TOVS Pathfinder C1 MSU Pentad pm (Ch 2/3, Ch 4, Ocean Precip)Entry ID: msuc1penpm
Abstract: Section 1. General Description
Spencer and Christy (1990) demonstrated that accurate estimates of
global atmospheric temperatures could be derived from the Microwave
Sounding Units flown on NOAA's TIROS-N series of satellites. The
MSU's have been continuously operating for more than 14 years
collecting measurements of the thermal emission of radiation by
... molecular oxygen at four frequencies near 60 GHz.
The four MSU channels have contribution functions (CF's) determined by
their wavelength and the atmospheric profile of oxygen. The CF's for
the four channels peak succeedingly higher in the atmosphere. MSU
channel 1 has a CF peak near the surface, and is influenced strongly
by temperature and liquid water near the surface. The channel 2 CF is
dominated by a wide peak near 50 kPa. Channel 3 peaks near the
tropopause (25 kPa) and the Channel 4 CF has a somewhat sharper peak
in the lower stratosphere (7 kPa).
Spencer and Christy (1992 a,b) demonstrated that the MSU calibrations
have been very stable, with a precision of monthly satellite
measurements of 0.01 degrees Celcius for the global mean.
A. 2/3 Lower Tropospheric Retrieval.
Spencer has developed a procedure for removing the stratospheric
influence in channel 2 using data from MSU channel 3. The use of
channel 3 allows for a different retrieval at each footprint producing
a robust temperature estimate suitable for daily grid point analysis.
His algorithm (2/3 retrieval) uses a linear combination of channels 2
and 3 to produce a CF with a peak in the lower troposphere near 60
kPa. The retrieval is constrained to reduce the influence of
calibration drifts in channel 3 on several MSU instruments. The 2/3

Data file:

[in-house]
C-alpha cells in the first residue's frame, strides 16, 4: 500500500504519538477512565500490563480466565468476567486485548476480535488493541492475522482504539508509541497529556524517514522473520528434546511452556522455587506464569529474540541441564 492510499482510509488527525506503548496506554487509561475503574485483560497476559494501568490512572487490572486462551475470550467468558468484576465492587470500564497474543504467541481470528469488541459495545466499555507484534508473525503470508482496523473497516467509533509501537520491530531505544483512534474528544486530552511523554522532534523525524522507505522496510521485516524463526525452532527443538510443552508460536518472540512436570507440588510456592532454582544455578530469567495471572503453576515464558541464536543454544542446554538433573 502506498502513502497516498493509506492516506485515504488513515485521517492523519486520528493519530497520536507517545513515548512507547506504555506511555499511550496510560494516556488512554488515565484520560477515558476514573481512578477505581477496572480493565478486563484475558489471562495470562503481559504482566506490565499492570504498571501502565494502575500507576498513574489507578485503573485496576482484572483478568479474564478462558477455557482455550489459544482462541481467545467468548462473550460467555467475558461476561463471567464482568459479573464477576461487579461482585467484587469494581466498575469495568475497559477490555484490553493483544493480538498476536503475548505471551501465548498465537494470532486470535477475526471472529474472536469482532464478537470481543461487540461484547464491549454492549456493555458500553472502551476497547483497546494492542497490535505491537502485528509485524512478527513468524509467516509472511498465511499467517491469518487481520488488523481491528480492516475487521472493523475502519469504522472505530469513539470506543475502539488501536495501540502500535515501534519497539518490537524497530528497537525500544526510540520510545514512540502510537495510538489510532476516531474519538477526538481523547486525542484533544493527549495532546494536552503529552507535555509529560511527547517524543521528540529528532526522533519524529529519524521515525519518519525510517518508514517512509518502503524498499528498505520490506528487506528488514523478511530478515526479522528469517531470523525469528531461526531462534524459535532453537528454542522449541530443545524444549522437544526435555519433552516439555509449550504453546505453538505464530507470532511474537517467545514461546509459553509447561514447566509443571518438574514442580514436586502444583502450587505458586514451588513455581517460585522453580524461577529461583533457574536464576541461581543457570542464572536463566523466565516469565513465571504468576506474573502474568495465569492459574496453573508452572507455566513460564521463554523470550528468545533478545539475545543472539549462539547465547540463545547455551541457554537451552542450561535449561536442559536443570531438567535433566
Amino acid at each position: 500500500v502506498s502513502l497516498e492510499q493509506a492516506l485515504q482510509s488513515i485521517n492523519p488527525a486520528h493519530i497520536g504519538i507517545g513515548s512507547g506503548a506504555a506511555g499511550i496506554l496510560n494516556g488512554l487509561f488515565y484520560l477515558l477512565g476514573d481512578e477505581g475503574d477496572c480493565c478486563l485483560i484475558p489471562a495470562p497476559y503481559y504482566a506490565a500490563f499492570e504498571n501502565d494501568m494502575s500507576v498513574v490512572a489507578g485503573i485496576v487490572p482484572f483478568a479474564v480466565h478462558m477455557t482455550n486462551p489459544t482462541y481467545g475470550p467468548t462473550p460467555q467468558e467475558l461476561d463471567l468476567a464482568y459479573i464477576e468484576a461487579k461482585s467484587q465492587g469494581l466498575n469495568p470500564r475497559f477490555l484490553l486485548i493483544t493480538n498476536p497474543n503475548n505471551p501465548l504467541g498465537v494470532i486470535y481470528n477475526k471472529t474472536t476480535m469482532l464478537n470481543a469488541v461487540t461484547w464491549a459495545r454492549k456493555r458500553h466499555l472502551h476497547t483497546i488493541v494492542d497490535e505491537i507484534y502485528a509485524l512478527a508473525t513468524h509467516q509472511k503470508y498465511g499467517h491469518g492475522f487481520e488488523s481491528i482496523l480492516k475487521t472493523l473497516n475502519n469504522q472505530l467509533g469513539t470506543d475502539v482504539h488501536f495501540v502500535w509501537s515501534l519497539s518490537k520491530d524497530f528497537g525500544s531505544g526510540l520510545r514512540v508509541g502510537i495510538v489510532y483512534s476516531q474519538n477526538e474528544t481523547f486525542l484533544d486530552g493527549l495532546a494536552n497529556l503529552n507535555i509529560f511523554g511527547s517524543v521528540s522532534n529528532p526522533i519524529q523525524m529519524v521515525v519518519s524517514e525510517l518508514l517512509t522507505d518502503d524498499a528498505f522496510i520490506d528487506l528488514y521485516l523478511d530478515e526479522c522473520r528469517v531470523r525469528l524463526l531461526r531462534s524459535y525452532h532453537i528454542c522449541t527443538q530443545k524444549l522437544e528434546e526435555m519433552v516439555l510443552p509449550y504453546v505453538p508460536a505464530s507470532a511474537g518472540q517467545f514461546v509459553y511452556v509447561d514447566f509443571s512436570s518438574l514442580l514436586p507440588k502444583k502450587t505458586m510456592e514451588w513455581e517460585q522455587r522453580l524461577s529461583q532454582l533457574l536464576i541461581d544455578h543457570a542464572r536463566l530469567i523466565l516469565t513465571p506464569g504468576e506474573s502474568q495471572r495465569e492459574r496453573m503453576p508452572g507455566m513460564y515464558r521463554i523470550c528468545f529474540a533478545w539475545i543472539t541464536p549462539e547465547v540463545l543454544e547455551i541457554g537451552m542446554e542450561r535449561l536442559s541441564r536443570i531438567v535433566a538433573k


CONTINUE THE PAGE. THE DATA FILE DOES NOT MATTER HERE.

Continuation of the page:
retrieval algorithm screens the data to remove calibration differences
between satellites along with the effects of precipitation size ice
particles, and corrects for the effect of changing earth
incidence-angle across a scan line (Limb93). The data have been inter
calibrated to correct for differences between local orbit crossing
times (e.g., 2:30 a.m. vs. 7:30 a.m.); however, the ascending and
descending orbits have been processed separately. As a last step, the
algorithm screens out known bad data points found during an exhaustive
analysis of the entire data set.
B. Ch 4 Lower Stratospheric Retrieval.
Spencer and Christy (1993) developed a deep-layer lower stratospheric
temperature retrieval using MSU channel 4. The MSU channel 4 CF lies
nearly entirely in the stratosphere with a peak near 7 kPa. They
validated their 2.5 degree grid point data against rawinsondes,
finding correlation's with single-station data as high as .99. The
stratospheric retrieval corrects the channel 4 data for scan angle
differences across the scan line (Limb93), and removes known bad scan
lines. The data have been inter calibrated to remove calibration
differences between satellites and to correct for differences between
local orbit crossing times (e.g., 2:30 a.m. vs. 7:30 a.m.). However,
the ascending and descending orbits have been processed separately.
C. Oceanic Precipitation Data set.
The oceanic precipitation estimates follow the method of Spencer
(1993). Oceanic precipitation is estimated by increased warming in
MSU channel 1 over a threshold. The increased warming is attributable
to emission by liquid water in the lower troposphere. Warming due to
air mass differences are removed using information from the MSU